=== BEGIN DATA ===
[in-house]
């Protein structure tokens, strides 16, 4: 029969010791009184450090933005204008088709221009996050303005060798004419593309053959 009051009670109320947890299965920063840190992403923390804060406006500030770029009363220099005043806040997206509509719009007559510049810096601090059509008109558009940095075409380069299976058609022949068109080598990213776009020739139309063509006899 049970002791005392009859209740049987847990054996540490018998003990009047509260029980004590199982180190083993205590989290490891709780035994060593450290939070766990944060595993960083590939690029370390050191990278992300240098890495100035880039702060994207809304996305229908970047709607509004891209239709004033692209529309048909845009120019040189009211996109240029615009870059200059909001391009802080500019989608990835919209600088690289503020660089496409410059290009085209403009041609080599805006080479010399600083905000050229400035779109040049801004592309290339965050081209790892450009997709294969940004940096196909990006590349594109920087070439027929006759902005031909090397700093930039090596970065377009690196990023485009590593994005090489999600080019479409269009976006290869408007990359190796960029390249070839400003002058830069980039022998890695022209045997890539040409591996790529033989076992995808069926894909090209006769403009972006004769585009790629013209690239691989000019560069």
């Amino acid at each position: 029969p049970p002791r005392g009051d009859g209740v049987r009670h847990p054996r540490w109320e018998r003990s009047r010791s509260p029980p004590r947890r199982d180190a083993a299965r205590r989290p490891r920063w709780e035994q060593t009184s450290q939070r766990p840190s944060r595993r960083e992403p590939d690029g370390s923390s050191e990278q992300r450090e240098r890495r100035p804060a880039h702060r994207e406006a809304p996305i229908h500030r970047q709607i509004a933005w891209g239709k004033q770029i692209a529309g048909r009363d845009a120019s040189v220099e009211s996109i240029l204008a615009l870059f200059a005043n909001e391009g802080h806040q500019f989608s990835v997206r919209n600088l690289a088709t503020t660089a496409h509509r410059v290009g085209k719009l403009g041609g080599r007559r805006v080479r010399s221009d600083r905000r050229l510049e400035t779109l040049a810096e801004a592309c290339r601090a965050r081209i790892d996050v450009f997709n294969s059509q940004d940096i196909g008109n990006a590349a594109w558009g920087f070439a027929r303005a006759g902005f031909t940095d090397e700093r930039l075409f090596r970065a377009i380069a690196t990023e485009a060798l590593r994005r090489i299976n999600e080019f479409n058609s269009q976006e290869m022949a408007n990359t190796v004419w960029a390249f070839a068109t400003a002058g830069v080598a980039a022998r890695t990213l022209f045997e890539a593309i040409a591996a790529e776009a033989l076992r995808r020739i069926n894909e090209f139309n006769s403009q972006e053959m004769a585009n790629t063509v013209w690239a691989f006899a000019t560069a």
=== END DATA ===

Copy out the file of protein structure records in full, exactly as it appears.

[in-house]
């Protein structure tokens, strides 16, 4: 029969010791009184450090933005204008088709221009996050303005060798004419593309053959 009051009670109320947890299965920063840190992403923390804060406006500030770029009363220099005043806040997206509509719009007559510049810096601090059509008109558009940095075409380069299976058609022949068109080598990213776009020739139309063509006899 049970002791005392009859209740049987847990054996540490018998003990009047509260029980004590199982180190083993205590989290490891709780035994060593450290939070766990944060595993960083590939690029370390050191990278992300240098890495100035880039702060994207809304996305229908970047709607509004891209239709004033692209529309048909845009120019040189009211996109240029615009870059200059909001391009802080500019989608990835919209600088690289503020660089496409410059290009085209403009041609080599805006080479010399600083905000050229400035779109040049801004592309290339965050081209790892450009997709294969940004940096196909990006590349594109920087070439027929006759902005031909090397700093930039090596970065377009690196990023485009590593994005090489999600080019479409269009976006290869408007990359190796960029390249070839400003002058830069980039022998890695022209045997890539040409591996790529033989076992995808069926894909090209006769403009972006004769585009790629013209690239691989000019560069």
């Amino acid at each position: 029969p049970p002791r005392g009051d009859g209740v049987r009670h847990p054996r540490w109320e018998r003990s009047r010791s509260p029980p004590r947890r199982d180190a083993a299965r205590r989290p490891r920063w709780e035994q060593t009184s450290q939070r766990p840190s944060r595993r960083e992403p590939d690029g370390s923390s050191e990278q992300r450090e240098r890495r100035p804060a880039h702060r994207e406006a809304p996305i229908h500030r970047q709607i509004a933005w891209g239709k004033q770029i692209a529309g048909r009363d845009a120019s040189v220099e009211s996109i240029l204008a615009l870059f200059a005043n909001e391009g802080h806040q500019f989608s990835v997206r919209n600088l690289a088709t503020t660089a496409h509509r410059v290009g085209k719009l403009g041609g080599r007559r805006v080479r010399s221009d600083r905000r050229l510049e400035t779109l040049a810096e801004a592309c290339r601090a965050r081209i790892d996050v450009f997709n294969s059509q940004d940096i196909g008109n990006a590349a594109w558009g920087f070439a027929r303005a006759g902005f031909t940095d090397e700093r930039l075409f090596r970065a377009i380069a690196t990023e485009a060798l590593r994005r090489i299976n999600e080019f479409n058609s269009q976006e290869m022949a408007n990359t190796v004419w960029a390249f070839a068109t400003a002058g830069v080598a980039a022998r890695t990213l022209f045997e890539a593309i040409a591996a790529e776009a033989l076992r995808r020739i069926n894909e090209f139309n006769s403009q972006e053959m004769a585009n790629t063509v013209w690239a691989f006899a000019t560069a």